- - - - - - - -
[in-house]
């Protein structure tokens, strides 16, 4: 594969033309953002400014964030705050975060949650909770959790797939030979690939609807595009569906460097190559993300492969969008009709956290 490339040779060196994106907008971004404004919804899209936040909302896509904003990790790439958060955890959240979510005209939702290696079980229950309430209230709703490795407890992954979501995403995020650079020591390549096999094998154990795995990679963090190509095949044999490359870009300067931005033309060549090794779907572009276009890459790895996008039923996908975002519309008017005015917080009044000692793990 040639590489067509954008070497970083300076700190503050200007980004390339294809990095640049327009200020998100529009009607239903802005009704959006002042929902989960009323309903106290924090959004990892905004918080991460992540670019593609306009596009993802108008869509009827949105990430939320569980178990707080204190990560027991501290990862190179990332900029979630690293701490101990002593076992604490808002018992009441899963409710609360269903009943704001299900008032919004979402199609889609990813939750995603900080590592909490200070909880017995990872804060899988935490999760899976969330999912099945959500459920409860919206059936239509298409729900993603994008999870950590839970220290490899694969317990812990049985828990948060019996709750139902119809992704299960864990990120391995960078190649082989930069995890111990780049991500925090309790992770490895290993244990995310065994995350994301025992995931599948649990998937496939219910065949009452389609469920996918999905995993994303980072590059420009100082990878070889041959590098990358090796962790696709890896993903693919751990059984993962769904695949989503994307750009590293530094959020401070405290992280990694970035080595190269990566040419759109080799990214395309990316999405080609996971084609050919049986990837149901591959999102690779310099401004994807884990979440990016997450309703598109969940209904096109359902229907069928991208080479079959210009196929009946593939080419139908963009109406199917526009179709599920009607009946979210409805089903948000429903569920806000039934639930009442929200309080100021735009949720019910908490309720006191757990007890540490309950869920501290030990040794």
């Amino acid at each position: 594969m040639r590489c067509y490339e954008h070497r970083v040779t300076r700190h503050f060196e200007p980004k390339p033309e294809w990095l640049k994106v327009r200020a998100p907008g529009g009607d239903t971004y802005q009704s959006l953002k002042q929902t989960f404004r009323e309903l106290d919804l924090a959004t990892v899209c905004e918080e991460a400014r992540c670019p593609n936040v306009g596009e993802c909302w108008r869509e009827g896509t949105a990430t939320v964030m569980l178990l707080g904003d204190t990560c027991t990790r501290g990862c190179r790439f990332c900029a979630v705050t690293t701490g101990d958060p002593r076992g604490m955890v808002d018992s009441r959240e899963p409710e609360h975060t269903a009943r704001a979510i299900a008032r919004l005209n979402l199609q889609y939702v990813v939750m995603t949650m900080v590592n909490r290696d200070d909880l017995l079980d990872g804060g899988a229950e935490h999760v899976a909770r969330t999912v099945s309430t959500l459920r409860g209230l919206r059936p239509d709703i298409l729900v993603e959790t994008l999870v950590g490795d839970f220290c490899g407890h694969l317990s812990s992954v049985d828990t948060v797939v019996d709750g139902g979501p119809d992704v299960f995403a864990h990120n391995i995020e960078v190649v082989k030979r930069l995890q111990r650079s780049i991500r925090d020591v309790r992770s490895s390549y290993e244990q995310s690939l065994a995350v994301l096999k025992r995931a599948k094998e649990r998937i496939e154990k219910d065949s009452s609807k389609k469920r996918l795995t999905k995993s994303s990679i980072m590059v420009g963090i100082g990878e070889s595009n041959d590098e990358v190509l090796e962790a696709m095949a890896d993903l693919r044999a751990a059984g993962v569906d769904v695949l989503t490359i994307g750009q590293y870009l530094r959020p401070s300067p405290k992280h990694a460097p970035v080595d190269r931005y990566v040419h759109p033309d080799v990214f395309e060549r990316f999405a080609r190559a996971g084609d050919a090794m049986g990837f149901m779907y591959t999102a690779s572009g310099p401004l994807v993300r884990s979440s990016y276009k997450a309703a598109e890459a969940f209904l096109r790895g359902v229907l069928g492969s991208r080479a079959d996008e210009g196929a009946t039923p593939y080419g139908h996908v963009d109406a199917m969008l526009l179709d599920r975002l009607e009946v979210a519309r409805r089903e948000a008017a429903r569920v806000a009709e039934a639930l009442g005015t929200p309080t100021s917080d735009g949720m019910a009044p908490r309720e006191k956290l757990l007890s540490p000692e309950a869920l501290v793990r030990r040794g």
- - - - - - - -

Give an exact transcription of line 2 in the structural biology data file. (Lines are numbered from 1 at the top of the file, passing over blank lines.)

């Protein structure tokens, strides 16, 4: 594969033309953002400014964030705050975060949650909770959790797939030979690939609807595009569906460097190559993300492969969008009709956290 490339040779060196994106907008971004404004919804899209936040909302896509904003990790790439958060955890959240979510005209939702290696079980229950309430209230709703490795407890992954979501995403995020650079020591390549096999094998154990795995990679963090190509095949044999490359870009300067931005033309060549090794779907572009276009890459790895996008039923996908975002519309008017005015917080009044000692793990 040639590489067509954008070497970083300076700190503050200007980004390339294809990095640049327009200020998100529009009607239903802005009704959006002042929902989960009323309903106290924090959004990892905004918080991460992540670019593609306009596009993802108008869509009827949105990430939320569980178990707080204190990560027991501290990862190179990332900029979630690293701490101990002593076992604490808002018992009441899963409710609360269903009943704001299900008032919004979402199609889609990813939750995603900080590592909490200070909880017995990872804060899988935490999760899976969330999912099945959500459920409860919206059936239509298409729900993603994008999870950590839970220290490899694969317990812990049985828990948060019996709750139902119809992704299960864990990120391995960078190649082989930069995890111990780049991500925090309790992770490895290993244990995310065994995350994301025992995931599948649990998937496939219910065949009452389609469920996918999905995993994303980072590059420009100082990878070889041959590098990358090796962790696709890896993903693919751990059984993962769904695949989503994307750009590293530094959020401070405290992280990694970035080595190269990566040419759109080799990214395309990316999405080609996971084609050919049986990837149901591959999102690779310099401004994807884990979440990016997450309703598109969940209904096109359902229907069928991208080479079959210009196929009946593939080419139908963009109406199917526009179709599920009607009946979210409805089903948000429903569920806000039934639930009442929200309080100021735009949720019910908490309720006191757990007890540490309950869920501290030990040794």